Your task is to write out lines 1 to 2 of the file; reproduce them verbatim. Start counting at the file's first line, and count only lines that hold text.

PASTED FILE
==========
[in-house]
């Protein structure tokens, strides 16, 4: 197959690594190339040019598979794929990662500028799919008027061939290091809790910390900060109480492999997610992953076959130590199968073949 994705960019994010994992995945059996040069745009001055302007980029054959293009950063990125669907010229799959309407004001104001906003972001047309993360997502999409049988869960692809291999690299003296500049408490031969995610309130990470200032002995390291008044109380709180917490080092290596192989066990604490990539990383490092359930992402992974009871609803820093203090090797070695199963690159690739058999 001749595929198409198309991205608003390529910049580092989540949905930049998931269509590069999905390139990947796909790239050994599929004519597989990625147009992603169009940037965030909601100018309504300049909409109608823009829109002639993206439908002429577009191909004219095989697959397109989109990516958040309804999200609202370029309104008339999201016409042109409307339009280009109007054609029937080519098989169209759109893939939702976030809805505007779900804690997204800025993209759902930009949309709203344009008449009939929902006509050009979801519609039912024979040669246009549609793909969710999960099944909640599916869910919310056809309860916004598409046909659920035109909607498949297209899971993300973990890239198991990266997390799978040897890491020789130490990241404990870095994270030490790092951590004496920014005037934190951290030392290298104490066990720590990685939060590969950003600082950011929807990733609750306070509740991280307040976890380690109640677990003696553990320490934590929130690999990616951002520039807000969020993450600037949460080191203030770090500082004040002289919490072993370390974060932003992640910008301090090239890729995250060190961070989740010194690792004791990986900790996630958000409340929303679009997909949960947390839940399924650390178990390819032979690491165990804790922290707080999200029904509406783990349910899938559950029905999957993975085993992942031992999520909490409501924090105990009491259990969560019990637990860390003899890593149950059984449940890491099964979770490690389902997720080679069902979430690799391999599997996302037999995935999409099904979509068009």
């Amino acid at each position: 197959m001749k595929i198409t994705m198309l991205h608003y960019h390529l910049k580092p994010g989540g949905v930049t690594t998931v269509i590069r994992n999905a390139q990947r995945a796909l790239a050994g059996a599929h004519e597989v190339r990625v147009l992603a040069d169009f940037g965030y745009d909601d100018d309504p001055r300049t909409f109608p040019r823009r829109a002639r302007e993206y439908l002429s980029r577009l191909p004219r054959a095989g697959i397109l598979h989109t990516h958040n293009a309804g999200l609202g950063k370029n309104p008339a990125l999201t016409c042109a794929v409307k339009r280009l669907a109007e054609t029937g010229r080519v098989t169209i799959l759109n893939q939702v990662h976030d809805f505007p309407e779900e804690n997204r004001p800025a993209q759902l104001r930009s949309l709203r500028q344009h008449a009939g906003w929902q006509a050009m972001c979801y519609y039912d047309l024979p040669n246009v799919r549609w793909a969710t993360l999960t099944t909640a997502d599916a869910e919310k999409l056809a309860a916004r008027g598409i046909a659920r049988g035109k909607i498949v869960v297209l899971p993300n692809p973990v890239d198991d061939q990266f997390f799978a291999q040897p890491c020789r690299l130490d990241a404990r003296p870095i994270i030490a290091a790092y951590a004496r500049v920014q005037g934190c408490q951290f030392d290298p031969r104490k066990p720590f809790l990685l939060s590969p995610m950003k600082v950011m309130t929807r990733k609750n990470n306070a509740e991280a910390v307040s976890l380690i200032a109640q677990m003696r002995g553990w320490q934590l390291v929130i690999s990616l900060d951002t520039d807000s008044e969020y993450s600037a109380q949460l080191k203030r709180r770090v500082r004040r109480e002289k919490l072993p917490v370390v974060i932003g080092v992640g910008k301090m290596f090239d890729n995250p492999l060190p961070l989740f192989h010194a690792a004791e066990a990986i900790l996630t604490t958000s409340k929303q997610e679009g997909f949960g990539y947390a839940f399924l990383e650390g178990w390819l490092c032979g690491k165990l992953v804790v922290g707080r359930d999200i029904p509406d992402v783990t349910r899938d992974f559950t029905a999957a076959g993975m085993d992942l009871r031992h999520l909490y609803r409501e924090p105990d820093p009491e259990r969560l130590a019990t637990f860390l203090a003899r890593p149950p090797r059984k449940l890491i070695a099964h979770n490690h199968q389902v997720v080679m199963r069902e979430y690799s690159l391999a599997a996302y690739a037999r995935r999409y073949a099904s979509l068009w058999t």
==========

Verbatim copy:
[in-house]
């Protein structure tokens, strides 16, 4: 197959690594190339040019598979794929990662500028799919008027061939290091809790910390900060109480492999997610992953076959130590199968073949 994705960019994010994992995945059996040069745009001055302007980029054959293009950063990125669907010229799959309407004001104001906003972001047309993360997502999409049988869960692809291999690299003296500049408490031969995610309130990470200032002995390291008044109380709180917490080092290596192989066990604490990539990383490092359930992402992974009871609803820093203090090797070695199963690159690739058999 001749595929198409198309991205608003390529910049580092989540949905930049998931269509590069999905390139990947796909790239050994599929004519597989990625147009992603169009940037965030909601100018309504300049909409109608823009829109002639993206439908002429577009191909004219095989697959397109989109990516958040309804999200609202370029309104008339999201016409042109409307339009280009109007054609029937080519098989169209759109893939939702976030809805505007779900804690997204800025993209759902930009949309709203344009008449009939929902006509050009979801519609039912024979040669246009549609793909969710999960099944909640599916869910919310056809309860916004598409046909659920035109909607498949297209899971993300973990890239198991990266997390799978040897890491020789130490990241404990870095994270030490790092951590004496920014005037934190951290030392290298104490066990720590990685939060590969950003600082950011929807990733609750306070509740991280307040976890380690109640677990003696553990320490934590929130690999990616951002520039807000969020993450600037949460080191203030770090500082004040002289919490072993370390974060932003992640910008301090090239890729995250060190961070989740010194690792004791990986900790996630958000409340929303679009997909949960947390839940399924650390178990390819032979690491165990804790922290707080999200029904509406783990349910899938559950029905999957993975085993992942031992999520909490409501924090105990009491259990969560019990637990860390003899890593149950059984449940890491099964979770490690389902997720080679069902979430690799391999599997996302037999995935999409099904979509068009």